Aquaman‘s DP on the Challenge of People Talking & Fighting Underwater
Of all the superheroes (and there are a lot of superheroes if you haven’t noticed), cinematographer Don Burgess was challenged to lens the one with the most problematic superpowers and origin story. Unlike Batman’s gritty Gotham, Superman’s soaring Metropolis or even Black Panther’s glorious Wakanda, there is no superhero who presents a tougher challenge to a filmmaker than Aquaman and his underwater kingdom of Atlantis.
“When When I met Sam Raimi to interview for Spider-Man, the first comic book that I’d ever read was on the coffee table in the waiting room to meet with him,” Burgess says. “So I didn’t go grow up reading comics, it was not my cup of tea. In fact, when I was shooting Conjuring 2 and James Wan decided that he liked working with me and asked me to do Aquaman, I said, ‘There’s really an Aquaman? I thought it was a made up deal from Entourage.’”
Ah yes, Aquaman’s ignoble turn on HBO’s Entourage. That series was about a young star (Adrian Grenier) making his moves in Hollywood, and he eventually lands a highly coveted superhero role, only the joke seems like it’s on him—he’s playing Aquaman. This is a character whose superpowers including talking to sea creatures and whose kingdom is literally at the bottom of the ocean. Yet once James Wan got involved in the real Hollywood’s first attempt at an Aquaman stand-alone with a fantastic cast led by Jason Momoa, any titters at the character’s attributes or setting died away. The result, once the massive Aquaman team plied their various talents, is a swashbuckling epic.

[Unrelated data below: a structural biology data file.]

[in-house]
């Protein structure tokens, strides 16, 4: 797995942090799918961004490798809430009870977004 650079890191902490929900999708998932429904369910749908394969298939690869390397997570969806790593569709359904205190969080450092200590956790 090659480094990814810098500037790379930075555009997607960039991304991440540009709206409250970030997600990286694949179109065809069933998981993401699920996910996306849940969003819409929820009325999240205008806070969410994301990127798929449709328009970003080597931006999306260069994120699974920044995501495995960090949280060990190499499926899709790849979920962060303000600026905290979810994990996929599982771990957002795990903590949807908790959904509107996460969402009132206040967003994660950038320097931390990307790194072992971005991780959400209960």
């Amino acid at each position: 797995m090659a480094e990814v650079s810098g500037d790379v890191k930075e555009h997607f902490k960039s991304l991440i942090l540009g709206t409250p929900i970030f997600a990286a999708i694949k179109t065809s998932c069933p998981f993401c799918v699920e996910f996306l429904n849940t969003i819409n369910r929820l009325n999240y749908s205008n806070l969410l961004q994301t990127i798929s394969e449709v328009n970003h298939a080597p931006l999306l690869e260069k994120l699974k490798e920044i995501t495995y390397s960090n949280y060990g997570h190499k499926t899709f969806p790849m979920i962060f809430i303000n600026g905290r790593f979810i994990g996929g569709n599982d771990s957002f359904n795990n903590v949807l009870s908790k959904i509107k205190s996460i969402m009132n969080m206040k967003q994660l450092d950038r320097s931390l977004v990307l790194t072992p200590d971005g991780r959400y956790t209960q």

“What makes these projects interesting is that you kind of dive into them, no pun intended, to figure out your take on the material and what you think it’s about,” Burgess says. “Aquaman is a reluctant hero’s journey; I approached it from what this character is going through, and I try to put the audience in the principal character’s position. I get completely behind what that character is capable of doing and take it seriously.”
Burgess credits Tim Burton’s 1989 Batman as the original game-changer.
“We all grew up watching Batman and Superman on TV, and nobody took them seriously whatsoever. Then Tim Burton made the first Batman, and everyone went, ‘Wait a minute, this is fantastic.’”
But Batman fights villains on land, in a city, a place that, depending upon the director and production designer, resembles a pop-infused, Andy Warhol-inspired 1980s New York (Burton) or a sleek, menacing mega-city (Christopher Nolan). However Gotham is rendered, these are recognizable places operating more or less under the laws of physics and gravity and building codes and zoning. You don’t have to worry about Batman summoning a great white shark or having a conversation in a sea trench. You do in Atlantis, the kingdom Aquaman must return to in order to save both it and the world above.
“That’s challenge number one,” Burgess says. “There’s a practical side of filmmaking; they have to have dialogue and communicate underwater. The reality is we’ve got to come up with a dry-for-wet technique that sells the idea of them being underwater, but allows them to be able to actually give a performance. That’s the challenge.”
Burgess relied on the crack stunt and rigging team to help the actors look as if they were really performing—and fighting—underwater.